VATICAN CITY – The number of Catholic priests in the world has increased consistently over the past decade and the “relative superabundance” of priests in Europe and North America has begun to attenuate, the Vatican said.
The “relative superabundance” refers to the percentage of the world’s priests who live in Europe and North America compared to the percentage of the world’s Catholics who live there.
Anticipating some of the figures that would be released in the Statistical Yearbook of the Church later in February, the Vatican newspaper said that in 1999, just more than 15 percent of the world’s priests lived and ministered in Central and South America while 42.4 percent of the world’s Catholics lived there. At the end of 2009, the percentage had changed slightly: Latin America had 17.3 percent of the priests and 42.2 percent of the world’s Catholics.
L’Osservatore Romano, the Vatican newspaper, published its article Feb. 10 with a small selection of statistics from the yearbook reporting worldwide church figures as of Dec. 31, 2009.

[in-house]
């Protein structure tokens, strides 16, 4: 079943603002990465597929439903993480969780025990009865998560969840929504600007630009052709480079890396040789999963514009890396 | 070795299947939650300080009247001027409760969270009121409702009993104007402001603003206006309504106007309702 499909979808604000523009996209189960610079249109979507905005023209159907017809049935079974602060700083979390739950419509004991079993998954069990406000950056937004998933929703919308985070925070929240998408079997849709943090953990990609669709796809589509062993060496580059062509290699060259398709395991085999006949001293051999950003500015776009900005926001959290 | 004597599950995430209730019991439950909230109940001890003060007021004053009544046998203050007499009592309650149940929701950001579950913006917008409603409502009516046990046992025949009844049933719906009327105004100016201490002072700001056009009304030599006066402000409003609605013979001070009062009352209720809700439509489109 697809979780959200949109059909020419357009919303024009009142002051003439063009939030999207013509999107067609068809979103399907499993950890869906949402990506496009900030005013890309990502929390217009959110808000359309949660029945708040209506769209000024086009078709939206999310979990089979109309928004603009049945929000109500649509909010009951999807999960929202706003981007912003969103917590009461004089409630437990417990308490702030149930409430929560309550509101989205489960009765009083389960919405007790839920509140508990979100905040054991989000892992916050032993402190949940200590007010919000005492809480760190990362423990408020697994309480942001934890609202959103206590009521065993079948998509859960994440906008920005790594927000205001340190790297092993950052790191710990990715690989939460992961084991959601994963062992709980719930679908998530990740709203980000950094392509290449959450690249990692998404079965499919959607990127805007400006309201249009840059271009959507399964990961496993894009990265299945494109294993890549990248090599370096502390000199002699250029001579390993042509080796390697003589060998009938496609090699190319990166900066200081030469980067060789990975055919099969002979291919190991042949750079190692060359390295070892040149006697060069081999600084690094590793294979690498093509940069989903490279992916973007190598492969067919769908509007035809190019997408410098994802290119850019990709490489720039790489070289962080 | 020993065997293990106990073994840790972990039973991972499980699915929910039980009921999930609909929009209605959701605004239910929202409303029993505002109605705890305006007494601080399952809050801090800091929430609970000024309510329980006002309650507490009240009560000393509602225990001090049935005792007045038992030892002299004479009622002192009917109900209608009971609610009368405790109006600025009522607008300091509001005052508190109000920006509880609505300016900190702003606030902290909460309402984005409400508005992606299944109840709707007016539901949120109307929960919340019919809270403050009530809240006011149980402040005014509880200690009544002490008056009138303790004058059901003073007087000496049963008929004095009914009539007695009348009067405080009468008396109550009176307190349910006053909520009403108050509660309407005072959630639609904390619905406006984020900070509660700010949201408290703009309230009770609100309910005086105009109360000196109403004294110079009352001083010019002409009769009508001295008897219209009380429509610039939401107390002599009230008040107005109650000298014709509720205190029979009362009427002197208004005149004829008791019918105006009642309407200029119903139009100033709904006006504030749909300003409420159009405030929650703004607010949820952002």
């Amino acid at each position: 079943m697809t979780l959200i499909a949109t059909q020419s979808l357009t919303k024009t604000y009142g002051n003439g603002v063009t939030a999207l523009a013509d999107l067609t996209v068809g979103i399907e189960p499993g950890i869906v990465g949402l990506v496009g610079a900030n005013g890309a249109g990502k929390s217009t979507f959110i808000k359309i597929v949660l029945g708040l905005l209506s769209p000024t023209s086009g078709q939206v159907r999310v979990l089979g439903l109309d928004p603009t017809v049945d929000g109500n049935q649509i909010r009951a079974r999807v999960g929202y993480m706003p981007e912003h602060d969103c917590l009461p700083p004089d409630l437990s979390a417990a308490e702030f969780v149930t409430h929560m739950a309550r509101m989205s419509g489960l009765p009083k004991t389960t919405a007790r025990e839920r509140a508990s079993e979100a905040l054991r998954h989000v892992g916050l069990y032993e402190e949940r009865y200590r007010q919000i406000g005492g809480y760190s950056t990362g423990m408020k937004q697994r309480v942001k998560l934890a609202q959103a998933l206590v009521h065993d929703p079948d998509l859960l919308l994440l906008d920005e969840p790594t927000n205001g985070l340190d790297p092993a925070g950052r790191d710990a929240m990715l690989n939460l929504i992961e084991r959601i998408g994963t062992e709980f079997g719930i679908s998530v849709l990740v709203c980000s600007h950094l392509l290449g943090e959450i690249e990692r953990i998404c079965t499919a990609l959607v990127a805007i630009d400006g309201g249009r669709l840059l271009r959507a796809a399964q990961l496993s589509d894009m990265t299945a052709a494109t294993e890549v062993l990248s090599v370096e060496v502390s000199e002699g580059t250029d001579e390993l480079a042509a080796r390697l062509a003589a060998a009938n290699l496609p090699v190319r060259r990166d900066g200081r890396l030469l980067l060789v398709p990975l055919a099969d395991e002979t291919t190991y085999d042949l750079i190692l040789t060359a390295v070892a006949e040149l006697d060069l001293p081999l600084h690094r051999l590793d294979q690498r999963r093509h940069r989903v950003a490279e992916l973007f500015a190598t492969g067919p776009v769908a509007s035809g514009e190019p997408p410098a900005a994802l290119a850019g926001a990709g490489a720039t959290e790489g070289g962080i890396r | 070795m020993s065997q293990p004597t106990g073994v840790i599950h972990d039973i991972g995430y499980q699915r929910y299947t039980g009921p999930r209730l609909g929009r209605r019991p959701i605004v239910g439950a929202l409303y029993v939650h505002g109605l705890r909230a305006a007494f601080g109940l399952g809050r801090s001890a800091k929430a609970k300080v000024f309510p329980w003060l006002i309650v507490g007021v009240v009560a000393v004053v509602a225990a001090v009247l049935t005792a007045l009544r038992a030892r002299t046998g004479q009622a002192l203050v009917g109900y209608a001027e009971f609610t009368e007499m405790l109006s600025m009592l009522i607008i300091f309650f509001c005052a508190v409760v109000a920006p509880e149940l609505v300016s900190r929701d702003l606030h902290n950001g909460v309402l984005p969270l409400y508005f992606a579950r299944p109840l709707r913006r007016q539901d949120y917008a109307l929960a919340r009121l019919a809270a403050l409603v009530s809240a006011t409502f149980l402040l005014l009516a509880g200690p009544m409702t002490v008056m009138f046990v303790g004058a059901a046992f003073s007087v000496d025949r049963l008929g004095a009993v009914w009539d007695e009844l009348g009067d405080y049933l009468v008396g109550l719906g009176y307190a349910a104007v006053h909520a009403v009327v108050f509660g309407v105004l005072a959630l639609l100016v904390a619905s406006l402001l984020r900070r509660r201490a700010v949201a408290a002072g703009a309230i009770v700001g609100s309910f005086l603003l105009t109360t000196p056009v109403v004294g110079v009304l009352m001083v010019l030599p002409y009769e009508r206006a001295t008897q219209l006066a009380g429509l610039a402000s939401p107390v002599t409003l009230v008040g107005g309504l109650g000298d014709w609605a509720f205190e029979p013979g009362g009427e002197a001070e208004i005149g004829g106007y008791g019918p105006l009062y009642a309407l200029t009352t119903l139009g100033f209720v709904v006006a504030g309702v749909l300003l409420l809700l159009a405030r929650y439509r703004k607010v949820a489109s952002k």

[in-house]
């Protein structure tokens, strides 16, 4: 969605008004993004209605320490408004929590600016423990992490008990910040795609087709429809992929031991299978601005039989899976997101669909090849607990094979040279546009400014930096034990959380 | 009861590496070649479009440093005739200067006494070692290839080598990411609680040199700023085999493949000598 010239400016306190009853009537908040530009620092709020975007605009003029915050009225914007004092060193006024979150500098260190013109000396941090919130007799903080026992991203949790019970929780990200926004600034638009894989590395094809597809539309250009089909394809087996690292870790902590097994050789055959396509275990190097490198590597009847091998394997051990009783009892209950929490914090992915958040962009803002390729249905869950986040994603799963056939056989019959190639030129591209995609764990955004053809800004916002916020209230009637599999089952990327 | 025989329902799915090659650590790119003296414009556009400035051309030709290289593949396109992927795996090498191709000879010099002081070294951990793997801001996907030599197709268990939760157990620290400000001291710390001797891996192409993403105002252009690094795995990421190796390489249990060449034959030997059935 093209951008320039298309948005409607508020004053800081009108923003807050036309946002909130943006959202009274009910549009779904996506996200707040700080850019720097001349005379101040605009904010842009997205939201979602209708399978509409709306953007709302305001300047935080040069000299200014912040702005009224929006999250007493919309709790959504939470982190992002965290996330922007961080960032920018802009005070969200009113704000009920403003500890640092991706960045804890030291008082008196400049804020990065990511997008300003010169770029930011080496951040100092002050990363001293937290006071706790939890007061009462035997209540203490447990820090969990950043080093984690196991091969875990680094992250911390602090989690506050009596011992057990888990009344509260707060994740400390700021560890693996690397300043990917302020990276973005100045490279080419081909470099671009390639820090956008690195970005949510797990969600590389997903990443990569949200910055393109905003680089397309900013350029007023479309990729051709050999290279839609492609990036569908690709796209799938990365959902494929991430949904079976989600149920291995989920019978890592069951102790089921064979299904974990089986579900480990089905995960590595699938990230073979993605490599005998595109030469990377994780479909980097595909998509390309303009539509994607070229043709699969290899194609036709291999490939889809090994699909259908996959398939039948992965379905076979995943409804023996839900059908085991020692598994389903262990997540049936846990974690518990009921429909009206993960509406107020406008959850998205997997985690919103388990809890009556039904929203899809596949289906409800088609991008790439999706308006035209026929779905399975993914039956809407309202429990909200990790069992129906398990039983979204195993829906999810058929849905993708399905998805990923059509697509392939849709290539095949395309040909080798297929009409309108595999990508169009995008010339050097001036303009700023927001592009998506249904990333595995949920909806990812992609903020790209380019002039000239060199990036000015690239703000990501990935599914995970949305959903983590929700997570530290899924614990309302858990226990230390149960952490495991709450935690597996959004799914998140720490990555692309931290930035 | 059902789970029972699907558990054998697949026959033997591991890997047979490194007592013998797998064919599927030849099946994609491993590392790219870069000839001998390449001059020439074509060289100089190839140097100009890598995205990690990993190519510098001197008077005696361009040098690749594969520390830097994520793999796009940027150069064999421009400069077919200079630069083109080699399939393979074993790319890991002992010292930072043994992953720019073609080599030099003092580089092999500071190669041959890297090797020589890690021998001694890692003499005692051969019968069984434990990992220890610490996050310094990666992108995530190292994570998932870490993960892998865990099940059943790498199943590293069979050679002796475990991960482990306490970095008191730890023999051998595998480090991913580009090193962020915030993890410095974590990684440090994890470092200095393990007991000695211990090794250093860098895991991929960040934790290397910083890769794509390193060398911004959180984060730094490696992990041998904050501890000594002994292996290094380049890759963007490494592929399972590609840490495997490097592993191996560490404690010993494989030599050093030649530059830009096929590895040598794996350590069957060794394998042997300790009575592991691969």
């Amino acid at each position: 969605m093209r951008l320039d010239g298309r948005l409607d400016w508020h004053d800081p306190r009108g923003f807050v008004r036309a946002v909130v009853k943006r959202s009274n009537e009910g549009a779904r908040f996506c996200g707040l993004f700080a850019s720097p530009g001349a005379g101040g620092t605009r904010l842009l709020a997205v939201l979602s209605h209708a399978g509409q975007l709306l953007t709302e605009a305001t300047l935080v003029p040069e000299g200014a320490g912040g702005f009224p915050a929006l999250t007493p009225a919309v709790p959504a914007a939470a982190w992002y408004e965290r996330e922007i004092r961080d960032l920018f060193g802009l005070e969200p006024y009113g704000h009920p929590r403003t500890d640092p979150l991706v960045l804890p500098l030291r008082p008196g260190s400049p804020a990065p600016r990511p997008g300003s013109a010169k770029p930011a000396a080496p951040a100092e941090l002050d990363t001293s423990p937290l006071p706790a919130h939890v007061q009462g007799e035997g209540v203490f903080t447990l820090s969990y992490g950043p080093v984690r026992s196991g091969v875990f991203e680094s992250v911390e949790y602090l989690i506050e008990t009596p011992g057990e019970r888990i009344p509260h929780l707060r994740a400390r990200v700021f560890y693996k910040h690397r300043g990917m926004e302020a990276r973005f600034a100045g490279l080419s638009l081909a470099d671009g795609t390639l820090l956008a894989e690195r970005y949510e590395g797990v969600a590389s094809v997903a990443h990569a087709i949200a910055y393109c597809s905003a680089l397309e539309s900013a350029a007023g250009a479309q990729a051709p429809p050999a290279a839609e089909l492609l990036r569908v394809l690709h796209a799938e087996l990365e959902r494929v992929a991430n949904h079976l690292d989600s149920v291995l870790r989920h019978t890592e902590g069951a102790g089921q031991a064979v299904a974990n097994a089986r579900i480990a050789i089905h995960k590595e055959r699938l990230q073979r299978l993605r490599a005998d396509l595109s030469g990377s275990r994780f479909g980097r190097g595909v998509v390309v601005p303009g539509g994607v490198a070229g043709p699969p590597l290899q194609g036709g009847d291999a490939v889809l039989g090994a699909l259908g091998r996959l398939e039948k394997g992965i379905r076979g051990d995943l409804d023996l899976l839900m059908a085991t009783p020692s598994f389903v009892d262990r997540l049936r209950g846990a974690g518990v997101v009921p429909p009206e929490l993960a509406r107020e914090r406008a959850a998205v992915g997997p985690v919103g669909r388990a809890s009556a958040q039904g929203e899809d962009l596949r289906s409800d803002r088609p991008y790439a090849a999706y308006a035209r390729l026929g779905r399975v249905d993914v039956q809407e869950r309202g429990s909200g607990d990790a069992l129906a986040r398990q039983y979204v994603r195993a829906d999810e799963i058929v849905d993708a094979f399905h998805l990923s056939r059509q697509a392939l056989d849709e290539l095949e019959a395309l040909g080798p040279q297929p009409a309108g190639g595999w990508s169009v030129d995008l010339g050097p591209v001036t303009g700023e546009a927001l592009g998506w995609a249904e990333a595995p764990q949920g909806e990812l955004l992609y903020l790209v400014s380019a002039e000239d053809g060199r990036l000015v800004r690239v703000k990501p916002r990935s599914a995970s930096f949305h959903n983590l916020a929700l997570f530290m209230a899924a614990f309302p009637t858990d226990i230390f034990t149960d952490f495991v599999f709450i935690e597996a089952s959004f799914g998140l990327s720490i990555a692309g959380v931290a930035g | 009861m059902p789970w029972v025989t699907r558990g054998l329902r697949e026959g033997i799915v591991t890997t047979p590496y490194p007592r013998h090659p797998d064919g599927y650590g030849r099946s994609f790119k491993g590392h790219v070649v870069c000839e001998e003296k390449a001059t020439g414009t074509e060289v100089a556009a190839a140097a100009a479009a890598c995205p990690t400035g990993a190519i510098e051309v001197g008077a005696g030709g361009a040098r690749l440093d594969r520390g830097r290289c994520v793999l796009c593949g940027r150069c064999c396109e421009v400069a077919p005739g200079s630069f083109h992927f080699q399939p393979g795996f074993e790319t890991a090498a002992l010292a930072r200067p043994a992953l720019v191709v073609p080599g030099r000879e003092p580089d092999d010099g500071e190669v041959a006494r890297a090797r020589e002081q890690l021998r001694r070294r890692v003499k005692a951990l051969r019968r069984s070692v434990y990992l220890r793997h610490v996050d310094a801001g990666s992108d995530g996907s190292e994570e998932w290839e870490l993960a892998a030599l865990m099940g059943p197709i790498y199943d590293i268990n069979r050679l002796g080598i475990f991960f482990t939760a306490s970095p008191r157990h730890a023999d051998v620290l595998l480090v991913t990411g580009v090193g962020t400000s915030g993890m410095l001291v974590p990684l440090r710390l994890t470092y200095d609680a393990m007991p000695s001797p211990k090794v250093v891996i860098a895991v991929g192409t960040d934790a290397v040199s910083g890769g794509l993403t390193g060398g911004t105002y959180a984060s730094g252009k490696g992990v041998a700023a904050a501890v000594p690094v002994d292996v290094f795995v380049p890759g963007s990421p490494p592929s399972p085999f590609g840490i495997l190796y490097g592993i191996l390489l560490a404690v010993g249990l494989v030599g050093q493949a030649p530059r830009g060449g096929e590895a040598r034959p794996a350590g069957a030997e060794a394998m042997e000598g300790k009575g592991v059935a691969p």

The newspaper article focused on the statistics’ demonstration of 10 years of steady growth in the number of Catholic priests in the world. A more complete set of statistics was expected to be released when the Vatican had finished printing the yearbook.
The Vatican reported an increase of 809 priests during the 2009 calendar year and an increase of close to 5,600 priests between 1999 and 2009, the newspaper said.
The overall increase came despite the continuing steep decline in the number of religious-order priests, it reported.
Of the 410,593 priests in the world reported at the end of 2009, the Vatican said 275,542 were diocesan priests and 135,051 were members of religious orders. Ten years earlier, there were only 265,012 diocesan priests, but there were 139,997 religious order priests, the Vatican said.
The worldwide increase, however, did not mean the number of priests increased on every continent, the newspaper reported. In North America, the number of diocesan clergy decreased 7 percent and the number of religious clergy fell by 21 percent, it said.
The uneven distribution of priests in the world is still remarkable but is easing a bit, the newspaper said. The ratio is changing not only because more priests are being ordained in Africa, Asia and Latin America, it said, but also because the average age of priests is much younger in those regions than in Europe and North America, so the death rate is lower.